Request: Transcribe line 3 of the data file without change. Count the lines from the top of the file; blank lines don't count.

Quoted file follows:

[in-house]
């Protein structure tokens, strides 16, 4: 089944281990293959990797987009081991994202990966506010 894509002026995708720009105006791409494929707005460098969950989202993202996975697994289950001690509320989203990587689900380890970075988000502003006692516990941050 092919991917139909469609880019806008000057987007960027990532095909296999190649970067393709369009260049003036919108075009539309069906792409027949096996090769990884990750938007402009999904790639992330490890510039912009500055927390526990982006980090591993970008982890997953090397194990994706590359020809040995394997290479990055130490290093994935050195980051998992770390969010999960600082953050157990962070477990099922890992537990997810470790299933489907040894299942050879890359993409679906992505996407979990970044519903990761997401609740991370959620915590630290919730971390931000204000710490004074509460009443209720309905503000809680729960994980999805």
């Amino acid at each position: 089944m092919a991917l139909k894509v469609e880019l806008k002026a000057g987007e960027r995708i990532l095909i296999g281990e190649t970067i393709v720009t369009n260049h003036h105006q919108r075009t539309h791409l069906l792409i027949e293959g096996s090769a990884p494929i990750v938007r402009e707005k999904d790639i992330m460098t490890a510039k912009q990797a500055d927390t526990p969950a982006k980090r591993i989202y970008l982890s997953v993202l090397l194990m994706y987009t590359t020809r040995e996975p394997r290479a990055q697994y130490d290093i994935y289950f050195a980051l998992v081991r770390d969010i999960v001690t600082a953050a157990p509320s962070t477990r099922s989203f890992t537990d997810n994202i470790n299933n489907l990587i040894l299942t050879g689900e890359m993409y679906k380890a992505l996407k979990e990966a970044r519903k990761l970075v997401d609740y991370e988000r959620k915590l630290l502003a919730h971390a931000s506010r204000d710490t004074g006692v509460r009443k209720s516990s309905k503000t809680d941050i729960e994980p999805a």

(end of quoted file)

């Amino acid at each position: 089944m092919a991917l139909k894509v469609e880019l806008k002026a000057g987007e960027r995708i990532l095909i296999g281990e190649t970067i393709v720009t369009n260049h003036h105006q919108r075009t539309h791409l069906l792409i027949e293959g096996s090769a990884p494929i990750v938007r402009e707005k999904d790639i992330m460098t490890a510039k912009q990797a500055d927390t526990p969950a982006k980090r591993i989202y970008l982890s997953v993202l090397l194990m994706y987009t590359t020809r040995e996975p394997r290479a990055q697994y130490d290093i994935y289950f050195a980051l998992v081991r770390d969010i999960v001690t600082a953050a157990p509320s962070t477990r099922s989203f890992t537990d997810n994202i470790n299933n489907l990587i040894l299942t050879g689900e890359m993409y679906k380890a992505l996407k979990e990966a970044r519903k990761l970075v997401d609740y991370e988000r959620k915590l630290l502003a919730h971390a931000s506010r204000d710490t004074g006692v509460r009443k209720s516990s309905k503000t809680d941050i729960e994980p999805a």